August’s Top 5

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Below are the Top 5 items from the month of August.

1. Regional plans presented at Upstate Revitalization Conference

On August 11th, I joined representatives from the Southern Tier Regional Economic Development Council for the Upstate Revitalization Conference in Buffalo. Our delegation presented to the Governor’s representatives details about our plan for the next round of economic development awards. I think that our proposal will be very competitive when compared to the other regions that presented that day.

We’ve selected projects that will not only create jobs, but assist with diversifying our local economy. Four major priority initiatives were identified that will build upon the area’s strengths: promoting our innovative culture to attract entrepreneurs, talent, and investment; establishing the Southern Tier as a leader in new agriculture technology and as a key food supplier; building upon the region’s advanced transportation equipment manufacturing; and creating Greater Binghamton Innovation Districts, focusing on revitalizing the urban core of Broome County.

I realize how skeptical people are about all this. But I can tell you that I am feeling very optimistic about our chances and about the overall potential for these initiatives.

Assemblywoman Lupardo joins Southern Tier REDC Co-Chair Harvey Stenger, Bonnie Palmer of Empire State Development, and Debbie Morello of SUNY Broome at the Upstate Revitalization Conference in Buffalo.

2. Assembly convenes hearing on child poverty:

With 22% of New York children living in poverty, the Assembly Committees on Children and Families and Social Services began a series of meetings to address the issue. A roundtable discussion in Rochester on August 24th and a public hearing in Binghamton the following day examined the impact of poverty on children and their families, as well as the effects and barriers it creates for them to be able to achieve self-sufficiency.

One in four children in Broome County live in poverty, and in the City of Binghamton that number is nearly one in two. I was joined by Social Services Committee Chair Assemblyman Andrew Hevesi, Puerto Rican/Hispanic Taskforce Chair Assemblyman Marcos Crespo, and Assemblymembers Cliff Crouch and Barbara Lifton at our Binghamton hearing where many community leaders, school officials, and representatives from non-profit organizations testified to share their experiences with poverty in the community. By hearing these firsthand accounts, we are looking to gather good data on the extent of poverty which will help us craft policy in Albany and steer the work of our local anti-poverty taskforce.

Assemblywoman Lupardo and colleagues (l. to r.) Assemblymen Marcos Crespo, Andrew Hevesi, and Cliff Crouch listen to testimony during a public hearing in Binghamton on child poverty.

3. Early Learning Summit explores impact of early childhood education:

On August 18th, I participated in WSKG’s ‘Early Learning and the Bottom Line’ summit. As Chair of the Assembly Committee on Children and Families, quality childcare and early learning are always top priorities. WSKG has done great work exploring these topics and their impact on our community. Research has shown that children who are engaged at an early age are more likely to perform well in school, college, and the workforce. I am committed to continuing to find ways to expand childcare and early education options for families. The summit airs on WSKG at the following times:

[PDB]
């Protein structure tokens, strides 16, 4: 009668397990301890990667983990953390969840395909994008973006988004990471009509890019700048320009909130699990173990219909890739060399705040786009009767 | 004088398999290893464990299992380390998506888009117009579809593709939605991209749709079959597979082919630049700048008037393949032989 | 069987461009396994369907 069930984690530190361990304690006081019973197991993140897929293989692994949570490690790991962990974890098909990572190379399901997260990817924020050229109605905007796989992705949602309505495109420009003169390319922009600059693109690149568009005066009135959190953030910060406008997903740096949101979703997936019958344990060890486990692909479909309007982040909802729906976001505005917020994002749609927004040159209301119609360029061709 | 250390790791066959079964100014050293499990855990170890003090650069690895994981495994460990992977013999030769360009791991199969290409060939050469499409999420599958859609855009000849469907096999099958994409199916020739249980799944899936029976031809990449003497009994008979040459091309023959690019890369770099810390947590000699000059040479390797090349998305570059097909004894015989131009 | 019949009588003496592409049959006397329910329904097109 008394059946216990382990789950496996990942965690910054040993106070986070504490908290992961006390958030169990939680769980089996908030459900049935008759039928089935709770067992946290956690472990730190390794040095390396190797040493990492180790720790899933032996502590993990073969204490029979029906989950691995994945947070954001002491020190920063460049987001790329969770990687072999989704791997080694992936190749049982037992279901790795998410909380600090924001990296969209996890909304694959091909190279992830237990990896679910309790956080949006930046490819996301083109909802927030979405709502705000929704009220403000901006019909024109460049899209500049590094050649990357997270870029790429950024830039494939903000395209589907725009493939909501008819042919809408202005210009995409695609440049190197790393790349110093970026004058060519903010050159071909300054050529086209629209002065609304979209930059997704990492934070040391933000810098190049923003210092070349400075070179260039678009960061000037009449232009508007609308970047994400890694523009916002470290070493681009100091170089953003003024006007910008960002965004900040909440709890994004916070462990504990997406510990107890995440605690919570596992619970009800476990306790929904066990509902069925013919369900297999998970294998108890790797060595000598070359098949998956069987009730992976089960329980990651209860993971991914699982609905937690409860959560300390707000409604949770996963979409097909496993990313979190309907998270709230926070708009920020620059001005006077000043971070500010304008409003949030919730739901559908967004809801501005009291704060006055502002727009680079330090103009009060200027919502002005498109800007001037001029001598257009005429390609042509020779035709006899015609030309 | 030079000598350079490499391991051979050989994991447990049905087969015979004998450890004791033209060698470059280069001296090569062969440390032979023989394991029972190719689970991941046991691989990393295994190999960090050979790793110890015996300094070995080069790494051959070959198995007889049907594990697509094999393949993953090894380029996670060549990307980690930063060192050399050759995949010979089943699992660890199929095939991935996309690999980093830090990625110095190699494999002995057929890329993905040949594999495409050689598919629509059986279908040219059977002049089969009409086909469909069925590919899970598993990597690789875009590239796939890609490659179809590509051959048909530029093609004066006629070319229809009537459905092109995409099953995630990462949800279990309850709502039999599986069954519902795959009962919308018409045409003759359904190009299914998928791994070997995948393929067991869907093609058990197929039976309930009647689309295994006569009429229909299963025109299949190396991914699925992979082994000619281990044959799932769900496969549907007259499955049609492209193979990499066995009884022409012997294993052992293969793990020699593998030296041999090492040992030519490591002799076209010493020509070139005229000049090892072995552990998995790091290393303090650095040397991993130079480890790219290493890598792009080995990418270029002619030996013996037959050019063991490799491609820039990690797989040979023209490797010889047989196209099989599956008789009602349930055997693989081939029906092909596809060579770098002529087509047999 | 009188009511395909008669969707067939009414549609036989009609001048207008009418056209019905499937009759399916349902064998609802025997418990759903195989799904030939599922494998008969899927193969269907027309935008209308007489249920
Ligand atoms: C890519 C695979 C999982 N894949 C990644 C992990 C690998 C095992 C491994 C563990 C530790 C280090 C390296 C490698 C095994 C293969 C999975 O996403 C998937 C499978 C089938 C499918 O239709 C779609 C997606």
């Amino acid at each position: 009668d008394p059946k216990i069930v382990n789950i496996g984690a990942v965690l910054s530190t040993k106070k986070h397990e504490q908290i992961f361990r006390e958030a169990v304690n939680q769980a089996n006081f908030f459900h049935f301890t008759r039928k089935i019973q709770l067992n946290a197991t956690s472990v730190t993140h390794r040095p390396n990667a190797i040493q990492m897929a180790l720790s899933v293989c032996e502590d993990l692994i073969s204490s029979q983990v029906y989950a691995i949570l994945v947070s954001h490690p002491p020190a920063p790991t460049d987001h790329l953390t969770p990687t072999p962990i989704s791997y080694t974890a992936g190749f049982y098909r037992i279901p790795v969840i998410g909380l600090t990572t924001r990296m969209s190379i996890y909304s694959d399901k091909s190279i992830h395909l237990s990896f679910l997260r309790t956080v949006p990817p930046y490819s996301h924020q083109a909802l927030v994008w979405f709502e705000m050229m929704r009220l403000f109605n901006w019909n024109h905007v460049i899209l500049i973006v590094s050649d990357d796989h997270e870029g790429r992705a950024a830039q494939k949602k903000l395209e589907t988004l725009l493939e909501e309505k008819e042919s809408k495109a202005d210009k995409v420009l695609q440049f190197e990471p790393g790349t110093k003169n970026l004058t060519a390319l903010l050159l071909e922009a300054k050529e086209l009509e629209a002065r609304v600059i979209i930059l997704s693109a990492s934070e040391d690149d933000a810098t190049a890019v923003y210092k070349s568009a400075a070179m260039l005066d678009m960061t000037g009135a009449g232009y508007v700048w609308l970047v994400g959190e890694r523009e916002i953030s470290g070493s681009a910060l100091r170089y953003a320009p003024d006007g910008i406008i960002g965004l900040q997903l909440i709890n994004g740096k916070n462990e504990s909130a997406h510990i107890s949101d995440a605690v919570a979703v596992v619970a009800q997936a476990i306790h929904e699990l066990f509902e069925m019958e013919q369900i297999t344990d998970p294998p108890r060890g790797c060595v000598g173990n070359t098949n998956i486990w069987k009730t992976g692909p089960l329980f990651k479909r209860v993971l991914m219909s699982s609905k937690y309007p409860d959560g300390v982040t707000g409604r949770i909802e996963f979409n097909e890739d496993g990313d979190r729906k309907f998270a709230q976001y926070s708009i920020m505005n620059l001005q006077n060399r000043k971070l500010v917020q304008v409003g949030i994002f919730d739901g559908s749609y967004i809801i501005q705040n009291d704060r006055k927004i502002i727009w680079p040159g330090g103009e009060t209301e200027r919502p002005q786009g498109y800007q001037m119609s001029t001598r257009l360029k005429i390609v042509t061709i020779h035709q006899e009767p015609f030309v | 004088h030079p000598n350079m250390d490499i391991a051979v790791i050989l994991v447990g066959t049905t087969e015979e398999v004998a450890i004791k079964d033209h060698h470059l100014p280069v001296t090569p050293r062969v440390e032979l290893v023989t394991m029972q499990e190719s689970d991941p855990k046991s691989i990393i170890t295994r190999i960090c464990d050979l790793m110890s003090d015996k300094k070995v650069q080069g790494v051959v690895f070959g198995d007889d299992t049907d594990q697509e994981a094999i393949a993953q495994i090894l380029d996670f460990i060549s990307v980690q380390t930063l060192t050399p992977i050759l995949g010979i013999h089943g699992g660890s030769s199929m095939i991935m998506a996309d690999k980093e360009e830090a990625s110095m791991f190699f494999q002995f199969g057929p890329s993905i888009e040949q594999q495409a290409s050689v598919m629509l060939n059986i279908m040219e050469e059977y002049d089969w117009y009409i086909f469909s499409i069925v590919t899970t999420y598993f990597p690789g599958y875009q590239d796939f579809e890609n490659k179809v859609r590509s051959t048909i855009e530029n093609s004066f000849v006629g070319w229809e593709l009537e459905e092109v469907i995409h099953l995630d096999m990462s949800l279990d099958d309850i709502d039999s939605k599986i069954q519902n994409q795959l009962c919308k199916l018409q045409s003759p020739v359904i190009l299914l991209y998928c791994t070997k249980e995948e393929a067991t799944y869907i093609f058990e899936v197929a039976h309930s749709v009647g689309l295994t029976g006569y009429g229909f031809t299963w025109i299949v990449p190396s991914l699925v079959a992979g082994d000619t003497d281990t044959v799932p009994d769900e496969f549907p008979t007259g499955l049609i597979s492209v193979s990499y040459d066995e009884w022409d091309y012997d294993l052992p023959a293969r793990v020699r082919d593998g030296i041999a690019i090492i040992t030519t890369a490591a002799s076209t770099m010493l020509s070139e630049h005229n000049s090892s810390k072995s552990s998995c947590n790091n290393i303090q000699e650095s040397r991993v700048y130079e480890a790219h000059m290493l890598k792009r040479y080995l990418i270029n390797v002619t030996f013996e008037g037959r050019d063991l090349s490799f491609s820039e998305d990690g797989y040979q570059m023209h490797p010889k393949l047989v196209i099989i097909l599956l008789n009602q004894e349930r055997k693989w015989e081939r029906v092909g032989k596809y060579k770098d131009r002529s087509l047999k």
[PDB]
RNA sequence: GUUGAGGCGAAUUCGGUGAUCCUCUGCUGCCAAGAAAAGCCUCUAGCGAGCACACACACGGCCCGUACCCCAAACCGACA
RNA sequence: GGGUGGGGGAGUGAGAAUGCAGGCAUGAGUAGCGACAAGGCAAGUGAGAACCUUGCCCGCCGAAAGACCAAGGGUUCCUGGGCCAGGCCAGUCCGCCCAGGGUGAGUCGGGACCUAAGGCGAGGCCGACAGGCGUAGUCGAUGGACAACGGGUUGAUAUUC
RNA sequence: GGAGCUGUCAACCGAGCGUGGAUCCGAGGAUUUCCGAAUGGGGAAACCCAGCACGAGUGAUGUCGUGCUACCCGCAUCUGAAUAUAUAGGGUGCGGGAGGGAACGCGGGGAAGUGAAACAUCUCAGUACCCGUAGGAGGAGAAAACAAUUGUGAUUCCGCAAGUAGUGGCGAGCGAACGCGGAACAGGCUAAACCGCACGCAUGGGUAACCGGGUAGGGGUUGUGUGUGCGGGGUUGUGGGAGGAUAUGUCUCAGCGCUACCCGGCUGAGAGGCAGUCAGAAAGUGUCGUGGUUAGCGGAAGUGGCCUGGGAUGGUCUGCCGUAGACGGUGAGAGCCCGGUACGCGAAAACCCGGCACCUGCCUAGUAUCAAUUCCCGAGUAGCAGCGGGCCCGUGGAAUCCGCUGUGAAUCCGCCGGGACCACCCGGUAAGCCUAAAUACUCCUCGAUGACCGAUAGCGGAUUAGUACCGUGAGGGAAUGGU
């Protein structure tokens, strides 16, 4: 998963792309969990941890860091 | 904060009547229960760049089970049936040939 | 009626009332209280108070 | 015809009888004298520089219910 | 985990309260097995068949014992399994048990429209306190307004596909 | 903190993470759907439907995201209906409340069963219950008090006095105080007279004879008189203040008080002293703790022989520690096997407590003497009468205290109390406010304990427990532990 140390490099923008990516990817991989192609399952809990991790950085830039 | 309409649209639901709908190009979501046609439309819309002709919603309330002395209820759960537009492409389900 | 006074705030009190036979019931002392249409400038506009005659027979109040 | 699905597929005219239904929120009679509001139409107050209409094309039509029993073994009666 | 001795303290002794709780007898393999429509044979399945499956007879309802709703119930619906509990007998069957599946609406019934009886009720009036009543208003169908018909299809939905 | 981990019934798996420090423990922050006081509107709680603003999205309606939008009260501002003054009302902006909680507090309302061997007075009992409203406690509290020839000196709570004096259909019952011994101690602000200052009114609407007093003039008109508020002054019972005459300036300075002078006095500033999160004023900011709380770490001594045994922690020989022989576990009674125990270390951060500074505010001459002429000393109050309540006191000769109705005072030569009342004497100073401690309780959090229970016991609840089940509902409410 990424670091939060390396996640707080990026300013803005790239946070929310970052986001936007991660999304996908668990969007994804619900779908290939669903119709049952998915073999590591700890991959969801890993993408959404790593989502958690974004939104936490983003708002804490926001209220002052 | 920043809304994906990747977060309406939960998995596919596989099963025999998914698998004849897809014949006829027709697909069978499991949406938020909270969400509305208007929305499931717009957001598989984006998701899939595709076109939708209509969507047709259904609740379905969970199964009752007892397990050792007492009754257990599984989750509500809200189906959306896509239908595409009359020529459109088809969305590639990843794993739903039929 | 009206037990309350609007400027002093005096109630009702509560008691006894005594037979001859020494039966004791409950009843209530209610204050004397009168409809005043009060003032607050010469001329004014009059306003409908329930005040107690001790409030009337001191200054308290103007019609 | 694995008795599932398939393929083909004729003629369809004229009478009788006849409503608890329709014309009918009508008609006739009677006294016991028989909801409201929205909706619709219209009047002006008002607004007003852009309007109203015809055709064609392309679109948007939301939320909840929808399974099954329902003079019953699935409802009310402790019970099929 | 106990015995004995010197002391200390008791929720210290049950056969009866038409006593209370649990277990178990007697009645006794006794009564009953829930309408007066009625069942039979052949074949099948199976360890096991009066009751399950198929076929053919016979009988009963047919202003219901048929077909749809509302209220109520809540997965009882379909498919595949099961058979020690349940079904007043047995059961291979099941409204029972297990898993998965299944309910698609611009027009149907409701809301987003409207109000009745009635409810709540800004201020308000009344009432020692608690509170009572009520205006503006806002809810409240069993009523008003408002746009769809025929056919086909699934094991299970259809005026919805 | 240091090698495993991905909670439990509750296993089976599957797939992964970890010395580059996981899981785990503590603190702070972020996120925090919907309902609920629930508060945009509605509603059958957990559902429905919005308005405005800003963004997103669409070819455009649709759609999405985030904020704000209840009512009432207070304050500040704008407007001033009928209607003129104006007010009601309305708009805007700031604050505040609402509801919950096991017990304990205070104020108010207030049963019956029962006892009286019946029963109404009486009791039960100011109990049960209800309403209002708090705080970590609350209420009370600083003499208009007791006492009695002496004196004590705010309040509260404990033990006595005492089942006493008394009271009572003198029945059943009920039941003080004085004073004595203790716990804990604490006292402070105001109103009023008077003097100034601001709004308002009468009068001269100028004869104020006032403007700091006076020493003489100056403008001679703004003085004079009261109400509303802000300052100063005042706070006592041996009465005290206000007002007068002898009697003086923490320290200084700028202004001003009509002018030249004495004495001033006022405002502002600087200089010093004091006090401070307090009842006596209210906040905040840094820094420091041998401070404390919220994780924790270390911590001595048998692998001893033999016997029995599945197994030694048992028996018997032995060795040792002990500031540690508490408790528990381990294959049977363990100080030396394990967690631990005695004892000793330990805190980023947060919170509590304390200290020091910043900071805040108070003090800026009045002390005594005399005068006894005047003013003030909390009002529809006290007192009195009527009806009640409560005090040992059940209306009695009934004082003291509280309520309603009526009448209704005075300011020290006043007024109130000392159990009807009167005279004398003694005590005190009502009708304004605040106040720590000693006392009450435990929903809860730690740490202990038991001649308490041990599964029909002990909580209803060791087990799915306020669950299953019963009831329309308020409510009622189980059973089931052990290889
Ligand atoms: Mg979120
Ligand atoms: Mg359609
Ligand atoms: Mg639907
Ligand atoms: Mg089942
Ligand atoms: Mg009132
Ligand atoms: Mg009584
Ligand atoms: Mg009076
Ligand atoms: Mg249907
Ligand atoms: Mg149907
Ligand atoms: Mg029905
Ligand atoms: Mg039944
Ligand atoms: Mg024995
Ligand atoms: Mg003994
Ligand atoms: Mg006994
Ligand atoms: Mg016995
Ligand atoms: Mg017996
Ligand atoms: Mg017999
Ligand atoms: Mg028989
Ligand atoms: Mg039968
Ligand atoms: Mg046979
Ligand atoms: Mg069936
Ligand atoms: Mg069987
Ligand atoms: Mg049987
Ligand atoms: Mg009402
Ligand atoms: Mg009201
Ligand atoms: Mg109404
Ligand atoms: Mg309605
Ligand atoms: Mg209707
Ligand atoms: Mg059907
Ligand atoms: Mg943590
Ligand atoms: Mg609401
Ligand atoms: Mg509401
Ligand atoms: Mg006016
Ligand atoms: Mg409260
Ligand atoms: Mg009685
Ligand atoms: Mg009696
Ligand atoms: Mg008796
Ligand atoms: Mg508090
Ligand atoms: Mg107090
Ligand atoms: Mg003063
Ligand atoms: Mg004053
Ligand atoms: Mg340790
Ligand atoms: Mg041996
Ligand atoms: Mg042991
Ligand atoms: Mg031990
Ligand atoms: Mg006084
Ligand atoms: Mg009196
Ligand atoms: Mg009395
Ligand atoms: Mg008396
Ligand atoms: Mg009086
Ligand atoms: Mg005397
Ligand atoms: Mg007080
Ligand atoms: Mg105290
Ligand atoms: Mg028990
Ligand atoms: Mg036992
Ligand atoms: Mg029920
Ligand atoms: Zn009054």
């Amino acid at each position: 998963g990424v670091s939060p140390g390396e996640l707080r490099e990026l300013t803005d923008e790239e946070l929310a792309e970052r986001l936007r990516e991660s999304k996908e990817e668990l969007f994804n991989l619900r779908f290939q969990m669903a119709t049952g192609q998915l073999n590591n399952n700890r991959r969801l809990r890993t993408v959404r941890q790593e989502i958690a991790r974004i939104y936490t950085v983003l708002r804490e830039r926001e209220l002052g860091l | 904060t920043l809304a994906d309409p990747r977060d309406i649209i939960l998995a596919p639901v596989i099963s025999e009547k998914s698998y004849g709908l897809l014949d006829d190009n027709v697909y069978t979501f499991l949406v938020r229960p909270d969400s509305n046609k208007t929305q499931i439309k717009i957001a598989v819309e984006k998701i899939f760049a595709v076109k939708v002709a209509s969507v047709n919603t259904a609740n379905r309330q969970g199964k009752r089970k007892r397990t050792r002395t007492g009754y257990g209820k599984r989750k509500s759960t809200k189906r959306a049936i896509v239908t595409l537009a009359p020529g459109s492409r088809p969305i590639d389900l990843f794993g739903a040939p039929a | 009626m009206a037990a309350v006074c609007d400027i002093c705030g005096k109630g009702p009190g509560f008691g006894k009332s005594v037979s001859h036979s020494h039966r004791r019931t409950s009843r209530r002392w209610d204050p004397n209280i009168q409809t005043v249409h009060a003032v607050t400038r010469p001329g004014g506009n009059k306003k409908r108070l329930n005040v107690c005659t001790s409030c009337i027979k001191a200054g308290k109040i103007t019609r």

WSQX Radio | September 20, 2015 | 10:00am
WSKG Radio | September 21, 2015 | 8:00pm
WSKG TV | September 24, 2015 | 8:00pm

For more information on the summit, click here.

4. Community meeting focuses on heroin and opioid addiction:

In the last year, we’ve seen an unprecedented number of deaths related to heroin and opioid addiction. We’ve already taken steps to help combat this growing problem, and last summer the Governor came to Binghamton to sign a package of bills that improves treatment options, creates new penalties and increases public education. Unfortunately, this issue has been getting worse over time and it’s going to take a lot more action for us to address it.

On August 17th a new grassroots effort in Broome County, called Truth Pharm, hosted a public forum at SUNY Broome to discuss the heroin and opioid epidemic. The featured speaker was Leonard Campanello, Chief of the Gloucester (MA) Police Department, who spoke about a similar epidemic in his community and a great program they’ve enacted to help. The Police Assisted Addiction Recovery Initiative brings together police, treatment facilities, and community members for a non-judgmental approach. This program allows those suffering with addiction turn themselves in to police without worry of repercussions, and be placed in treatment before they leave the police station. Truth Pharm is aiming to replicate this system in Broome County, and I’m committed to doing all I can at the State level to help facilitate. To find out how you can become involved, visit Truth Pharm’s Facebook page.

5. Spiedie Fest 2015 a big success:

Each year thousands of residents and visitors descend on Otsiningo Park for the area’s signature festival, Spiedie Fest. This year saw a tremendous turnout for the food, music, and fun. New this year to Spiedie Fest was the Taste NY tent, which allowed visitors to sample and learn about all the great products produced right here in the Empire State. We’ve worked hard to promote local producers through the Taste NY initiative; we have many local farmers, restaurateurs, brewers, and producers with fantastic products and the Taste NY helps them connect with consumers. I look forward to continuing to develop policies that support what Taste NY stands for.

Balloons launching at the 2015 Spiedie Fest at Otsiningo Park.